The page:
Hello! And another happy welcome to the increasingly-inaccurately named Weekly Hitch. This is a blog wherein I attempt to watch all of Alfred Hitchcock’s films in order, at about a movie a week, and then I write about them sporadically because life is hard.
This week, Hitchcock takes a step back from the comedy of Mr. & Mrs. Smith and heads for the safer harbour of romantic melodrama, with the very Rebecca-like and Joan Fontaine-starring RKO marriage tale… Suspicion.
Hey there, and welcome back – for the twenty-fifth time – to Weekly Hitch. This is a blog where I watch all of Alfred Hitchcock’s movies in chronological order, no matter what they are, and then I try to work out why they’re good – if they’re good – and how they got that way.
This week, Hitchcock tackles one of his few outright comedies – with the amusing, American, and altogether unlikely screwball romance Mr. & Mrs. Smith.
Hello! And welcome back, if you are indeed back, to Weekly Hitch. This is a film studies type project in which I watch all of Alfred Hitchcock’s films, in chronological order, and then I write about them and sometimes friend and family read what I write because they’re kind.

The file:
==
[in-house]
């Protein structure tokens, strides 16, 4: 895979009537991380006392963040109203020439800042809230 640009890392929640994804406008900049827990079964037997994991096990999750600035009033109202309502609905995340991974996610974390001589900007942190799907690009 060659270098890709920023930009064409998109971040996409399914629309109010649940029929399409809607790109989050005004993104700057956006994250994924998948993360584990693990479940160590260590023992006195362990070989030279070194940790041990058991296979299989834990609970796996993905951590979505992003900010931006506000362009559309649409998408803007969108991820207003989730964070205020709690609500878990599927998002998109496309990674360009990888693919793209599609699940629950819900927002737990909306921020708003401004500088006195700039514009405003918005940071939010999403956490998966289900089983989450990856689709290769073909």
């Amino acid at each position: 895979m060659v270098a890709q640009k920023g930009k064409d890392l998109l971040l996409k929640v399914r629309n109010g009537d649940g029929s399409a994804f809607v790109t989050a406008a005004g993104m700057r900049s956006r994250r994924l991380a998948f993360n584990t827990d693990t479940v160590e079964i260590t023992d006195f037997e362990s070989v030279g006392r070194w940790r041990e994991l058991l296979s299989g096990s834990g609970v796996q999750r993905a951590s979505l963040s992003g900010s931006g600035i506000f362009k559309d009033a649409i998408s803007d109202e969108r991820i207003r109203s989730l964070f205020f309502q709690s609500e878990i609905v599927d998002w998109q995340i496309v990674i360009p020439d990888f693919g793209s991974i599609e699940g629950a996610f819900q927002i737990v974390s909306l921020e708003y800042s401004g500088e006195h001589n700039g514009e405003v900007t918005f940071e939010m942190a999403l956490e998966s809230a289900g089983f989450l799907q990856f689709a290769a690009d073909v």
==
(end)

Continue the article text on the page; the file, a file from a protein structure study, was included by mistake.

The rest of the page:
This week I’m watching Hitch’s second American film, but personally – I think it would be more accurate to call it ‘The First American Hitchcock’, because while it was made after Rebecca, this week’s film is far more like the British master we’ve come to know. So buckle up for war! Excitement! Thrills! Romance! It’s 1940’s Foreign Correspondent!
Hello! And welcome back once again, to Weekly Hitch. This is a film-studies sort of blog in which I watch all of Alfred Hitchcock’s movies in chronological order and then write about them and try to learn things. It’s like a hobby, only I try make other people join in against their will.
For week 23 here at Weekly Hitch, we – and Hitchcock – enter the 1940’s and move to America for Hitch’s biggest, and possibly best film yet. It’s a classic tale of romance and suspense, and teamed Hitch up with one of the great producers of the age, David O Selznick. So, read on if you like, as I learn about 1940’s Rebecca.